We should all be so lucky to have a friend like that. Someone who will lovingly tell is that there is no supposed to be, there is only what is, and if we don’t like it, then we have the power to change it.

Think of it as a public service. Living a fulfilling life contributes to the general state of human happiness. By creating satisfaction for ourselves, we help increase the net flourishing of vitality in the world. It’s not like we have to achieve the mood disorder of constant and impenetrable happiness, but as citizens of the world, we owe it not only to ourselves, but to others, particularly our loved ones, to work on our happiness. It’s one of the highest forms of generosity.

Neruda wrote in his famous poem, you are the result of yourself. That always resonated with me as a rallying cry for taking responsibility for our own fulfillment. Because rather than benchmarking happiness by other people’s definitions, we can actually forge our own path.

It all depends on the way we talk to ourselves about ourselves. We have to use language that orients ourselves to reality, even if that reality doesn’t always cooperate with our dreams.

Next time you start bemoaning how a part of your life isn’t where it’s supposed to be, trust that your chance at happiness is not swiftly evaporating. Know that you have the power to turn it all around.

Think about which bad habits need to be replaced by healthier ones.

And use that tension to help catapult your life into its next chapter. 

What story will restore you with the vigor you need to thrive in life?

The slower we go, the faster we get there

How long will this take?

It will take as long as it takes.

Sounds like one of those super unsatisfying aphorisms our parents would say in the car on a long road trip. Not exactly reassuring when you’re ten years old, sitting in the back seat of the station wagon, waiting for something interesting to happen.

And yet, this is precisely the speed at which most things occur. No matter how good our intentions, there’s typically nothing we can do to hurry the process. Even if there is, doing so only adds a layer of stress to the journey that isn’t worth it anyway.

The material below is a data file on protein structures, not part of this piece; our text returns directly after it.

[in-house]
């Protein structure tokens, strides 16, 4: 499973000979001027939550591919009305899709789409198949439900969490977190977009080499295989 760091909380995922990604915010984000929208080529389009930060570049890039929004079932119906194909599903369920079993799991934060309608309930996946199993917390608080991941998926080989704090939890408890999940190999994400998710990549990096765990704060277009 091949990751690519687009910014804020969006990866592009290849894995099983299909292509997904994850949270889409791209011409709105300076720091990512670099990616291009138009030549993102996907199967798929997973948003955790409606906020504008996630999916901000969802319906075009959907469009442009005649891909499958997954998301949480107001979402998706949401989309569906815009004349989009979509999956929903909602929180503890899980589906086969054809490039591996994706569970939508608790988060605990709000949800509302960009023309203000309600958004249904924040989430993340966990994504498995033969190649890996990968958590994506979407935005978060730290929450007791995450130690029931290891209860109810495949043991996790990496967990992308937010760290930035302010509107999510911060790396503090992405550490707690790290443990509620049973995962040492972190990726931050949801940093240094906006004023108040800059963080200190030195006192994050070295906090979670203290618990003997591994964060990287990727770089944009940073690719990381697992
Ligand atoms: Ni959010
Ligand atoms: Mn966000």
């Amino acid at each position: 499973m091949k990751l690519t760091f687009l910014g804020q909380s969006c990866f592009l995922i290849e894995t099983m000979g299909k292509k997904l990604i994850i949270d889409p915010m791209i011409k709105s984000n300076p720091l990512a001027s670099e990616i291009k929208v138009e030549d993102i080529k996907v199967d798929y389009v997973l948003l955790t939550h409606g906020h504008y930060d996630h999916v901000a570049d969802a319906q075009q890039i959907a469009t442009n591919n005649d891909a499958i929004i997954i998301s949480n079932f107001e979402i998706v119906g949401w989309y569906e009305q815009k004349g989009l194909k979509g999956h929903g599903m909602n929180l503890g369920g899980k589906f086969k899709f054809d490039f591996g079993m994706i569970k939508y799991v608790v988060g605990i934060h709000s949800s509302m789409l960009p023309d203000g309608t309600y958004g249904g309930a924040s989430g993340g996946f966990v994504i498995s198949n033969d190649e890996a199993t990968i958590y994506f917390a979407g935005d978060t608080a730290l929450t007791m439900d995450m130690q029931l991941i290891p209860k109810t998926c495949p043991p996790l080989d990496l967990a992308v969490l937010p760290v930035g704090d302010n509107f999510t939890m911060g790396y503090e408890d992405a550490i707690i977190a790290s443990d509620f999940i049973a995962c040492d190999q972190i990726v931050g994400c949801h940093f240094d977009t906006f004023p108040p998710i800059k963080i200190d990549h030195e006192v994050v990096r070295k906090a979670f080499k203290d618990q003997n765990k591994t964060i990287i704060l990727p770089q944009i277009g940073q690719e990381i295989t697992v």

Buddhists say that the biggest mistakes we make, the biggest risks we take, all come from mindless hurrying. In fact, when we are inconvenienced, it probably means we are being asked to slow down.

Moving to a huge city helped me realize this. Manhattan forced me to stop hurrying and scrambling so damn much, ironically enough. Because contrary to popular conditioning, it is possible for someone to move towards their goal without pushing or confronting or struggling or hurrying. You simply have to accept that pressure is a choice and opt out of the chaos as often as you can.

Rand, in one of her many speeches, paints a devastating picture of hurrying:

I’ve watched these people here for twenty years and I’ve seen the change. They used to rush through here and it was wonderful to watch, it was the hurry of men who knew where they were going and were eager to get there. Now they’re hurrying because they are afraid. It’s not purpose that drives them, it’s fear. They are not going anywhere, they’re escaping. I don’t think they know what it is they want to escape. They don’t look at one another. They jerk when brushed against. They smile too much, but it’s an ugly kind of smiling. It’s not joy, it’s pleading.

How long will this take? It will take as long as it takes.

If we wanted to do our nervous systems a favor, we would learn to accept that everything takes longer than we think it will, chill the fuck out, and try to enjoy the ride.

It’s one of those absurd paradoxes of the universe. The slower we go, the faster we get there. The greater our hurry to arrive where we want to be, the longer it will take.

My friend once attended a meditation retreat lead by someone she referred to as, the slowest person she ever met. Everything that monk did was easy, calm and relaxed. There wasn’t a hurry for miles.

And the irony, she laughed, is that the guy was working on his sixtieth book at the time. The man had had more books than birthdays, and yet, not a hurried bone in his body.

Because everything took as long as it took. 

Does this really take too long, or does it just not matter to you?